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Afternoon Read: Virginia To Close 4 Institutions for People With Disabilities

State reaches $2 billion agreement with DOJ

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    NEWSLETTERS

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    Bob McDonnell

    Virginia reached a $2 billion settlement with the Department of Justice Thursday, agreeing to close four of its five state institutions that house developmentally and intellectually disabled residents.

    The settlement comes after nearly a year of negotiations with the Justice Department, which determined after a lengthy investigation that Virginia violated federal law by unnecessarily housing people in institutions instead of providing them with community-based services, The Associated Press reports.

    The state was ordered to shutter the institutions by 2020 and move the impacted people to their home, their family homes or group homes.

    The Washington Post writes:

    The state will offer home and community-based Medicaid waivers to nearly 4,200 people, provide family supports to 1,000 people already living in the community and expand crisis services, including hotlines, mobile crisis teams and short-term crisis stabilization programs.

    It will also provide a fund for housing assistance, coordinate rental assistance programs and implement a comprehensive risk management system to ensure that people receive services they need and have opportunities for community inclusion.

    Fairfax County Board of Supervisors Chair Sharon Bulova (D) and Braddock District Supervisor John C. Cook (R) issued a joint statement saying that the agreement would require the closing of the Northern Virginia Training Center on Braddock Road by 2015.

    "We have already had some very preliminary discussions at the county level regarding the opportunities we may have for serving this population and for the future use of the NVTC grounds," they said in the statement. "We are committed to working with our partners in the Commonwealth, the Community Services Board, and others to ensure that residents of NVTC and their families who depend on the services it provides will be treated fairly, respectfully and with sensitivity. We are also mindful of concerns the neighboring community may have regarding future use of the NVTC campus and will do our best to ensure the community is engaged in plans for re-use of the site."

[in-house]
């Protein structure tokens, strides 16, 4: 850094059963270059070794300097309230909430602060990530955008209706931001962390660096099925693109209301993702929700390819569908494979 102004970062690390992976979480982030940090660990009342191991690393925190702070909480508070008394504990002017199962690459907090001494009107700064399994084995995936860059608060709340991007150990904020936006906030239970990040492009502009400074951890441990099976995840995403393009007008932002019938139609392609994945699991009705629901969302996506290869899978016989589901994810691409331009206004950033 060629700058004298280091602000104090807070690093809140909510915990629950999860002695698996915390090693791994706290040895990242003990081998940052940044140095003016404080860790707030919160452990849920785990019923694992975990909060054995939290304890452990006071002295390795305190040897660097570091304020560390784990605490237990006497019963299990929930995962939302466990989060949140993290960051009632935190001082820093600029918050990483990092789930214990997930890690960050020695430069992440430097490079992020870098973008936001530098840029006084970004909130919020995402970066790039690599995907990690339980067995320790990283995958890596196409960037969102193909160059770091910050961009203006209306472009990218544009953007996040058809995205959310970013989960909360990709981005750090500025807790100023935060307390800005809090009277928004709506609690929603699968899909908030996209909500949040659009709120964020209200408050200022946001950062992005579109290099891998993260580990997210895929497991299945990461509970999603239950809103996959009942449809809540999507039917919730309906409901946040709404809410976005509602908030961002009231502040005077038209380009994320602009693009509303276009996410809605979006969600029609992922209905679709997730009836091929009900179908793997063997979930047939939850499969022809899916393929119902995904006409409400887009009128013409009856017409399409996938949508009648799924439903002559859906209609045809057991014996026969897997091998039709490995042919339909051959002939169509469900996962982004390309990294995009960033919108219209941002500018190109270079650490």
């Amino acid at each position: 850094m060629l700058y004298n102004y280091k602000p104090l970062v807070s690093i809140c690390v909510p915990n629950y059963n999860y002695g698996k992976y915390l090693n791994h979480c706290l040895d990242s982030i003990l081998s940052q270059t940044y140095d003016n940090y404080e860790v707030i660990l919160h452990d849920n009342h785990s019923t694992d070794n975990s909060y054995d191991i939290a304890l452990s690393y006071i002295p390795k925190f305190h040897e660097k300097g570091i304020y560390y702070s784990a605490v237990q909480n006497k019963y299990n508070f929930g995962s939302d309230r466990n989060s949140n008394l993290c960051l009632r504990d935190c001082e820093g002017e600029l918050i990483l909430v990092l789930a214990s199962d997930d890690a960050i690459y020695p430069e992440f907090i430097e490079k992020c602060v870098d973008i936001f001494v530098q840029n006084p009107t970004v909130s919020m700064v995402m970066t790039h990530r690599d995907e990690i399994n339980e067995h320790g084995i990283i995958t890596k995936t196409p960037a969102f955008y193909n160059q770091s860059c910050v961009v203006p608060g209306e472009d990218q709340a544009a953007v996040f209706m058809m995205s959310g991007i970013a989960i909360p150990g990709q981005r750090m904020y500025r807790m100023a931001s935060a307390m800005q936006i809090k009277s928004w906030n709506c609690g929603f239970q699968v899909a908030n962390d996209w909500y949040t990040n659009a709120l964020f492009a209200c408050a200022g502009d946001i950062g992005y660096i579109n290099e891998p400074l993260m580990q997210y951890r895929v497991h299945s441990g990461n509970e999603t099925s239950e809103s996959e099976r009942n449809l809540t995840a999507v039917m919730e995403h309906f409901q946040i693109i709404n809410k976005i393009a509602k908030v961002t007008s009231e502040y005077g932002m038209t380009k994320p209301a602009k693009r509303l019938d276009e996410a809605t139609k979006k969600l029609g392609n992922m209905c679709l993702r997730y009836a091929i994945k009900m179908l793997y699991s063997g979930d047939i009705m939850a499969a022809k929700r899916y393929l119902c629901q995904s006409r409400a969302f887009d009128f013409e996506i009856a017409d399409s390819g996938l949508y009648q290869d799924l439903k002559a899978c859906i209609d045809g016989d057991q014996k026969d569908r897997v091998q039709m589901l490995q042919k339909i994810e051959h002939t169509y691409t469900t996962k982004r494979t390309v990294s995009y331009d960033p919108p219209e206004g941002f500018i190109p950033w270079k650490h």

Of the $2 billion it will take to implement the settlement agreement, the AP said $935 million would come from the federal government.

    The money saved by closing the facilities will hopefully bring the state's cost down to about $340 million over the 10 years.

    The assistant attorney general for the civil rights division of the Department of Justice said in a statement:

    “As affirmed by the Supreme Court over a decade ago, people with disabilities should be given the same opportunities to participate in community life as those without disabilities."

    Perez commended Gov. Bob McDonnell for his cooperation and leadership during the investigation and settlement.

    * The Virginia Senate passed its hunting bill today, allowing residents statewide to hunt on private property on Sundays.

    The measure passed with a 29-11 vote and restricts hunting within 250 yards of a place of worship on Sundays, The Washington Times reports.

    * A group of Maryland lawmakers announced Thursday a common agenda of bills that both Democrats and Republicans could support, according to The Baltimore Sun.

    These bills with bipartisan support include veterans' scholarships, identify theft from children, promotion of social studies in schools, helping high-tech workers with the cost of security clearances and protecting family farms from estate taxes.

    The Baltimore Sun reported Senate President Thomas V. Mike Miller saying at a news conference in the Senate’s lounge:

    "On the issues where we can find common ground, we're going to show people we talk together, we work together and we're going to have their interests at heart," Miller said.

    * Maryland once again delayed awarding a $2.4 billion contract to manage its prescription drug plan for its employees, retirees and their families, according to The Baltimore Business Journal.

    The state seemed likely to pick St. Louis-based Express Scripts for the job over the current management company, Rockville-based Catalyst Rx, because of lower costs. The two companies have been battling for the post for more than a year.

    But the state comptroller requested at the Board of Public Works meeting Wednesday that the decision be delayed until Feb. 8, saying the state did not provide proper notice of its intent to award the contract.

    If Express Scripts is selected, state employees and their families will not be able to get their prescriptions from Walgreens.

    Walgreens, according to The Baltimore Sun, left the Express Scripts network Jan. 1 after the two companies failed to agree on how much the benefits manager would pay for drugs.  Walgreens is currently protesting the state’s proposed award to Express Scripts, the Sun reported.